Drugs for orphan indications are a fascinating area of the pharma industry. Our recent report on the topic looked at the successes, challenges and future for the companies operating in the area and questioned whether we are finally going to see growth tailing off. In our webinar, report authors Melanie Senior and Andreas Hadjivasiliou talked through the key data points. They were joined by Jeremy Levin, CEO of rare disease specialist Ovid Therapeutics to discuss the impact of the looming Inflation Reduction Act (IRA) on the orphan arena. Here’s what we learned.
- One line can have a big impact
In over 700 pages of detailed legislation lurks a single sentence that could upend 40 years of activity. The full ramifications are still unclear but the change means that in future only drugs that treat a single indication will qualify for the benefits afforded under the Orphan Drug Act. Currently, many R&D processes start small – sometimes for an orphan indication – and broaden out to wider, potentially more lucrative indications. This is a fundamental of science and it makes no sense scientifically or commercially to do it the other way around, i.e. start big and focus in. The likely goal was to curb blockbuster orphans but the unintended consequence may be that orphan indications lose out.
- Orphan Drug legislation is a victim of its own success
How did we get here? Years ago, there was very little interest in rare diseases. The original Orphan Drug Act from the 1980s changed that, stimulating a flurry of activity that led to over 500 drugs for orphan conditions being approved in the past 40 years. However, since then the science has galloped forward, leaving us with legislation that is from a different era and an erosion of the original provision. The incentives that sparked all that enthusiasm, when combined with the scientific progress, have led to increasingly small subsets of cancers in particular achieving orphan status for drugs that have become blockbusters.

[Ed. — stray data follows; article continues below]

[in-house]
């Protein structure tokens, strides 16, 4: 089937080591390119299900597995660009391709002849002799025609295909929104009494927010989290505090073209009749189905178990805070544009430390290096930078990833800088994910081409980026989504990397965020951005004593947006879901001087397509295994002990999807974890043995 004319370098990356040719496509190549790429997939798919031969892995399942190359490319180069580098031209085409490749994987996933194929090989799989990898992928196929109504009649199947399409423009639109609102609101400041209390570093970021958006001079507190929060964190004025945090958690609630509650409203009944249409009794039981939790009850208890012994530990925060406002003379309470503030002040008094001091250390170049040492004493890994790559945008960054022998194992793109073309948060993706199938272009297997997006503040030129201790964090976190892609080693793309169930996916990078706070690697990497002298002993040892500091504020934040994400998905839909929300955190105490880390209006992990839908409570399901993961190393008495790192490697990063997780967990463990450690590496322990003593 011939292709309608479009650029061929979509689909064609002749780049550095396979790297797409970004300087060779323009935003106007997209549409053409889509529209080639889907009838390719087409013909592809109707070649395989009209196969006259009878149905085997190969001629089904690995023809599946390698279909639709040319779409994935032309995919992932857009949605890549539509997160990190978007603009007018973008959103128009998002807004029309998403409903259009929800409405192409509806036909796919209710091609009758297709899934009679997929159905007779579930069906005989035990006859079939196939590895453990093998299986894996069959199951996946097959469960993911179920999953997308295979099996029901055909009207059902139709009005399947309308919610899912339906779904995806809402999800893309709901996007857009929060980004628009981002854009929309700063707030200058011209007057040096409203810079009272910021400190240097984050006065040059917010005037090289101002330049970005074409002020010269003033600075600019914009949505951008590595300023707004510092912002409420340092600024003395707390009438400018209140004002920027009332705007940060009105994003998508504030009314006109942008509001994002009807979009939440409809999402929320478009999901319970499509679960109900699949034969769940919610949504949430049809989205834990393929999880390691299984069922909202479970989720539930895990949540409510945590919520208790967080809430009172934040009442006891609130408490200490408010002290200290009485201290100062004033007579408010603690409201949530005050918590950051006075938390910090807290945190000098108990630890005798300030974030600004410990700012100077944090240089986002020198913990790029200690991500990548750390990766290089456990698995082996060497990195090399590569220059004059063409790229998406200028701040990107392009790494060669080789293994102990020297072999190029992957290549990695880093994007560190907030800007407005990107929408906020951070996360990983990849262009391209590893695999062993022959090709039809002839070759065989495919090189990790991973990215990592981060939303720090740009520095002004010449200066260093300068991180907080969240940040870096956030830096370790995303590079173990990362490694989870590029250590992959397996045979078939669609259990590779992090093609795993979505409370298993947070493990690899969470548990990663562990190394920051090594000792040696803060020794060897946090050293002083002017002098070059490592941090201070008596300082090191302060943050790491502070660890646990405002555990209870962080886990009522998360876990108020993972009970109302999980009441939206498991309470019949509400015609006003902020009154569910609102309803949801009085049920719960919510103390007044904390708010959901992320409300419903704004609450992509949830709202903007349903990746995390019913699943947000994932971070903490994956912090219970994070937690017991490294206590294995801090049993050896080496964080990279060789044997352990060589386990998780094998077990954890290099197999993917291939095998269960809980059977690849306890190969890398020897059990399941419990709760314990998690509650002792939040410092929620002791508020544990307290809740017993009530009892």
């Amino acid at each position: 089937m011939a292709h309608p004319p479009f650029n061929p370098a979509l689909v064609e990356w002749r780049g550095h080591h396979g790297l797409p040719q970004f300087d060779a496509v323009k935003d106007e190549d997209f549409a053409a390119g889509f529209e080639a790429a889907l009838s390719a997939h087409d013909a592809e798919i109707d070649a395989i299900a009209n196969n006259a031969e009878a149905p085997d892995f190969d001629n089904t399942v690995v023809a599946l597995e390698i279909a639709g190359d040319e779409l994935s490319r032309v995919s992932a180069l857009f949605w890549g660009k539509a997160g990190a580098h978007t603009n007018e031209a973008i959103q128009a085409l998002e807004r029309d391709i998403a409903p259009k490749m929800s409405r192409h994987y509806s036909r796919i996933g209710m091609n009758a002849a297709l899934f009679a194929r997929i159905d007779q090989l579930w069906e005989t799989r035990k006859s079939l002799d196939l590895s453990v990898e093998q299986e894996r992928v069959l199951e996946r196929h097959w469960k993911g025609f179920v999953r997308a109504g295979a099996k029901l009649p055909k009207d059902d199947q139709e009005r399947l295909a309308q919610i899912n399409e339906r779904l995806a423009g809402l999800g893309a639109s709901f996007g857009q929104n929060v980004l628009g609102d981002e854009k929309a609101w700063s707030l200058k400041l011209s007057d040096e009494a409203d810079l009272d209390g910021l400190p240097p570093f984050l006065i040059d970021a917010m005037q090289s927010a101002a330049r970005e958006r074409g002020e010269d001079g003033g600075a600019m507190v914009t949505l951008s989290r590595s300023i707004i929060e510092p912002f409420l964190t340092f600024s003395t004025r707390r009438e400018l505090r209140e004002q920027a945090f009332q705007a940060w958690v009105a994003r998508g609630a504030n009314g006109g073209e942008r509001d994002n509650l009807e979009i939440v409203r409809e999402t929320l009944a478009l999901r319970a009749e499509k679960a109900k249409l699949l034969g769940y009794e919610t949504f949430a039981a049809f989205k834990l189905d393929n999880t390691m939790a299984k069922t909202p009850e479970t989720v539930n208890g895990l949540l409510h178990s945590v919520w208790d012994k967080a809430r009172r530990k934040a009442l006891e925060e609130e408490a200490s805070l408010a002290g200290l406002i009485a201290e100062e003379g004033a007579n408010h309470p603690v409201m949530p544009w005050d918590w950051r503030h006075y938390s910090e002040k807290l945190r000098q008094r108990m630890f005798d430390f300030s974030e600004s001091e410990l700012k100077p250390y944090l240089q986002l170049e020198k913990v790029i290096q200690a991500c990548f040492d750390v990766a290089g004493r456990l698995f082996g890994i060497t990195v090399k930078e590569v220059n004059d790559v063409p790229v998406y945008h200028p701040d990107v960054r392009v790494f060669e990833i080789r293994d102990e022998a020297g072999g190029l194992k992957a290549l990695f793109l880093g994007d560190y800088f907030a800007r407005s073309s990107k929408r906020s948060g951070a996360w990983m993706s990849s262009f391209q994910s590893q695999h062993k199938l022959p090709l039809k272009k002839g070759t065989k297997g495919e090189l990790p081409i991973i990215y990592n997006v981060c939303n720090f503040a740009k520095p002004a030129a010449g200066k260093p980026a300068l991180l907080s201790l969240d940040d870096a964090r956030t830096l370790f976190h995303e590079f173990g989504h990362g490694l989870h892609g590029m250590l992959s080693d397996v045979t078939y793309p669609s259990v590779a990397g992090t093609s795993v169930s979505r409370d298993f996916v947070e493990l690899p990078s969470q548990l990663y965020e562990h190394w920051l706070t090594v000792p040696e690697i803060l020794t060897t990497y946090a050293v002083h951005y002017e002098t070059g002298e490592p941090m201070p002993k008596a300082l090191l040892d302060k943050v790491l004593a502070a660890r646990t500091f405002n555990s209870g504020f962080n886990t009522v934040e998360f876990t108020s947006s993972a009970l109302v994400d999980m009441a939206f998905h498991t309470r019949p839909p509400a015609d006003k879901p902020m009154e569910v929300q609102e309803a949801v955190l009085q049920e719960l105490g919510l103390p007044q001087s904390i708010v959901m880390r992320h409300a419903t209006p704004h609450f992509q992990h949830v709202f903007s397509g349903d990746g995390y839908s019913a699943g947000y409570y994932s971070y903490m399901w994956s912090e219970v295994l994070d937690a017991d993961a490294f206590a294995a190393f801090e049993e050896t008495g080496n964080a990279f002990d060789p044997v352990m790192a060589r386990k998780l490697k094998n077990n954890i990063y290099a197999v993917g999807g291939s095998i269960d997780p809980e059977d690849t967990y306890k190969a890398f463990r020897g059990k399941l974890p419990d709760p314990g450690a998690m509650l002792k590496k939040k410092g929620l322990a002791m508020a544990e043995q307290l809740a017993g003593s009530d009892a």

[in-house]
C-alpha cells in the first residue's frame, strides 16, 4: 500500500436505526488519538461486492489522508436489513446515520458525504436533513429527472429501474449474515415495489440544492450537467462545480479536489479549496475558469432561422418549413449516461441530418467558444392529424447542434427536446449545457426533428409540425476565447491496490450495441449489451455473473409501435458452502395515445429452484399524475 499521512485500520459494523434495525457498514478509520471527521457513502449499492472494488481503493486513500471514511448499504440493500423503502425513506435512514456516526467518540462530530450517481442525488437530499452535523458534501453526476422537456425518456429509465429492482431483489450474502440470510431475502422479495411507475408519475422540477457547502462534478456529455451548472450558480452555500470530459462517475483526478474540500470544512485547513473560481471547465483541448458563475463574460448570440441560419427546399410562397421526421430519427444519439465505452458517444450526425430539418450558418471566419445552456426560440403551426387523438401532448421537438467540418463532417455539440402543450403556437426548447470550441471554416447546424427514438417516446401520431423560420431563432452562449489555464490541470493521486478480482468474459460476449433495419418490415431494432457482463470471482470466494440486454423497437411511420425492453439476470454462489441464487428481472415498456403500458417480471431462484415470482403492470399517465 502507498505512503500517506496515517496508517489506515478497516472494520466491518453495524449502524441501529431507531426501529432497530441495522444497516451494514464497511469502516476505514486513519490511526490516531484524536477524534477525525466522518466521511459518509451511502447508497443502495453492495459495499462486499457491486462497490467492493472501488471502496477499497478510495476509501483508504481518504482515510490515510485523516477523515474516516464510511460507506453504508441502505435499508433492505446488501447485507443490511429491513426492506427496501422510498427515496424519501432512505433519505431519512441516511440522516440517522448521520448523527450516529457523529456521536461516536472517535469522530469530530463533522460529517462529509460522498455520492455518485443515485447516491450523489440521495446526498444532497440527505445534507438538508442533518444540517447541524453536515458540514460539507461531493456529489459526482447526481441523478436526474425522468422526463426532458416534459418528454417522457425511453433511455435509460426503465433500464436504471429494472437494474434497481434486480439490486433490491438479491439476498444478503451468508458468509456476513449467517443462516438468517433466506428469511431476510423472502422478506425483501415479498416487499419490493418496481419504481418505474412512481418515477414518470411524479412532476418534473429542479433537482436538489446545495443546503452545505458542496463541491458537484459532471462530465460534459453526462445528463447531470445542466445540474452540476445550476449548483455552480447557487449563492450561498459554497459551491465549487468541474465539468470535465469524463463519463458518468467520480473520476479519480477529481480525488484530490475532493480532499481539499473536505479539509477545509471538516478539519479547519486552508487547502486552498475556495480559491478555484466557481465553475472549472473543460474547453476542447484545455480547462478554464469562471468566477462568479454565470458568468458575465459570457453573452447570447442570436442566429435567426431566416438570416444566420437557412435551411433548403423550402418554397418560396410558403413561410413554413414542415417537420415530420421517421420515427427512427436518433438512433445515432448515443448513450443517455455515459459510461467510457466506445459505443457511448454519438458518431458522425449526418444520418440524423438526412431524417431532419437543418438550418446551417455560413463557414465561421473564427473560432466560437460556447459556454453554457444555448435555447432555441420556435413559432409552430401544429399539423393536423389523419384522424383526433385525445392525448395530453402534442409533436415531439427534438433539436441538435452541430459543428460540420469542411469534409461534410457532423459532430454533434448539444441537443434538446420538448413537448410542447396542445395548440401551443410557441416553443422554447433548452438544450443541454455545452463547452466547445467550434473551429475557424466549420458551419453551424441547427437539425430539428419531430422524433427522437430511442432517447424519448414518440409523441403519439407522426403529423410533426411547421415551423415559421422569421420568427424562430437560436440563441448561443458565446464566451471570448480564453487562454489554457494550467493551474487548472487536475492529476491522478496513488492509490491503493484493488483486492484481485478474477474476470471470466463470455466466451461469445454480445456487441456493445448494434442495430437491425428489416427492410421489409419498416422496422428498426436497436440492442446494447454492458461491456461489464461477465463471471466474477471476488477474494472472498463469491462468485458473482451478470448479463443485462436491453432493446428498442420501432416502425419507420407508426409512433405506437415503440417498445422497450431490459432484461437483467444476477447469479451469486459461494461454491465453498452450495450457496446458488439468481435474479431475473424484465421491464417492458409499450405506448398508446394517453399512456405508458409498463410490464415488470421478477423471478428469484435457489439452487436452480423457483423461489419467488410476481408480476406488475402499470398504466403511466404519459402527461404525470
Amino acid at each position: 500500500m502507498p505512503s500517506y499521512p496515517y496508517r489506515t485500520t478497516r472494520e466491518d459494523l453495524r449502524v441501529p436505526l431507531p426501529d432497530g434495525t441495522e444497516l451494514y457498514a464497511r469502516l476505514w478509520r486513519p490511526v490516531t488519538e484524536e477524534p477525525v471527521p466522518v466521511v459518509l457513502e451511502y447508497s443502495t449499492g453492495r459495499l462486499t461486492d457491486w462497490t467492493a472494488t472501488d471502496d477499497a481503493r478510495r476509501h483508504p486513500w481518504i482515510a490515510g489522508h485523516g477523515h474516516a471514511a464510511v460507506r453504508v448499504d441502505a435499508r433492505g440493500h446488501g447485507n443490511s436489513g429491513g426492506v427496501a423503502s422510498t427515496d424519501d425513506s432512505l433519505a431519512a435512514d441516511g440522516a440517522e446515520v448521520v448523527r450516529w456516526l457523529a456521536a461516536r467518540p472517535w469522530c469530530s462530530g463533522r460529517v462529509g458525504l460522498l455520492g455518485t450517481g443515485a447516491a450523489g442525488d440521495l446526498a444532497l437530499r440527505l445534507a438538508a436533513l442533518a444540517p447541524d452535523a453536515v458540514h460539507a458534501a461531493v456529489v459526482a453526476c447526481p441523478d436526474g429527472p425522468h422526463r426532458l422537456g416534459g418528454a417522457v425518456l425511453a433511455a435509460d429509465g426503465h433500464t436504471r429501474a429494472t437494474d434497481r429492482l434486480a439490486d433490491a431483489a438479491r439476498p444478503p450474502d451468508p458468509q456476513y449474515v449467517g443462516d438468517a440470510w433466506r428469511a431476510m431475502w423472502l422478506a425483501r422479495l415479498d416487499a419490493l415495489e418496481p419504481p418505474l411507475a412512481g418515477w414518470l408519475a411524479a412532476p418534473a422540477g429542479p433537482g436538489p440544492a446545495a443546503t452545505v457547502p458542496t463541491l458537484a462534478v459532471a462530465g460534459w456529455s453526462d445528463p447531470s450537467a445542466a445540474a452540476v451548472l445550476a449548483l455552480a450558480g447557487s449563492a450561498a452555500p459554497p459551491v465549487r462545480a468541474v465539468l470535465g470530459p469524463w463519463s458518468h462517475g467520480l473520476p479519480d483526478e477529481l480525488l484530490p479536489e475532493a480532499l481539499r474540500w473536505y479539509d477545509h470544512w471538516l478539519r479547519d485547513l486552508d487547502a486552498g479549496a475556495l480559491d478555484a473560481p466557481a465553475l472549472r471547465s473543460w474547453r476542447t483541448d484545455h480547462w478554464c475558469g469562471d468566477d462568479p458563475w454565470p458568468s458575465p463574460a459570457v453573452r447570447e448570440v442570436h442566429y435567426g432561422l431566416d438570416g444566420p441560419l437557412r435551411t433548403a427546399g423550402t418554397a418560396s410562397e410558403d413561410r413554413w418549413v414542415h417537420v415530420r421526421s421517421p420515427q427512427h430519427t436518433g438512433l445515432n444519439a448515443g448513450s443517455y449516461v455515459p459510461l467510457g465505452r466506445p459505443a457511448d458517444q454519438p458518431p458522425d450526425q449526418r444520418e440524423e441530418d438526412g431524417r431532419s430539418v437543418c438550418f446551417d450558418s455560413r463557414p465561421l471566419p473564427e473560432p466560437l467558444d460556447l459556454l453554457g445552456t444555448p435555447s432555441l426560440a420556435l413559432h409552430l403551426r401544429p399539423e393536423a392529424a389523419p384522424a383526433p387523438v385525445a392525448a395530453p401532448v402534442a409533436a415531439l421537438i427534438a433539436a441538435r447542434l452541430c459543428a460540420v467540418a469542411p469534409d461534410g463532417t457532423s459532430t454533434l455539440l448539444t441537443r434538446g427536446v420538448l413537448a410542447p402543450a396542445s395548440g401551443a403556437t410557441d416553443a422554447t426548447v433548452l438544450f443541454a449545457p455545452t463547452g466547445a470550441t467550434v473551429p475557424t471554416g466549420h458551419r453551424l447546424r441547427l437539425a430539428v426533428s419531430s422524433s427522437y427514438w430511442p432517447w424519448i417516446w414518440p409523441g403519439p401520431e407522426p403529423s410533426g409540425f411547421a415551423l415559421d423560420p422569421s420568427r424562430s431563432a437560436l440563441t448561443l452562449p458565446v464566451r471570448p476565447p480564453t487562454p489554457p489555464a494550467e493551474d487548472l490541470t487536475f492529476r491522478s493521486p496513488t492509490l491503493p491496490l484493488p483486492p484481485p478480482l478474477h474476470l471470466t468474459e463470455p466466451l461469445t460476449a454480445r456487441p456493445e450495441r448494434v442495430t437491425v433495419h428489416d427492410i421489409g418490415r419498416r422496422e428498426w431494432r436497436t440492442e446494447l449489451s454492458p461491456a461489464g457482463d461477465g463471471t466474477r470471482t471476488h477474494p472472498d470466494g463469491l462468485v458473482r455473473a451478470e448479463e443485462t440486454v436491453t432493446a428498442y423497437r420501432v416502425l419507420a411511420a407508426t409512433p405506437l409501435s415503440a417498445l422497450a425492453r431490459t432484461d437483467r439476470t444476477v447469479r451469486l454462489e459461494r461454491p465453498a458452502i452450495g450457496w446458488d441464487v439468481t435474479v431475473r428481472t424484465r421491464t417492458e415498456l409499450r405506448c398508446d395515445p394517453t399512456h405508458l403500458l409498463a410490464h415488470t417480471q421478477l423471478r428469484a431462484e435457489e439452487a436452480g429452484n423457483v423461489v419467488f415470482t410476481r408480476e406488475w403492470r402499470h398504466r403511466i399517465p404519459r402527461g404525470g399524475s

- Leaving the current legislation alone “is not an option”
The combination of the IRA, the elderly ODA and the huge challenges around reimbursement is no longer sustainable. In the webinar, Jeremy stated that “leaving it alone is not an option” but that any changes around incentives for orphan drugs must be done in consultation with industry. Otherwise, as with the IRA, there will be unintended consequences that will lead to patients with rare diseases having fewer options. Notably, most rare disease drugs are not created by big pharma but are bought or licenced in. Currently the policy makers don't discriminate between the small innovators and the big companies who take them on.
Those were my key takeaways from the session but is so much more in the webinar, particularly around the nuances of the IRA and the challenges raised by reimbursement. To get all the views and data from Melanie, Andreas and Jeremy, grab your headphones and check out the on-demand webinar now. Or dig further into the data in some of the other pieces we have available here.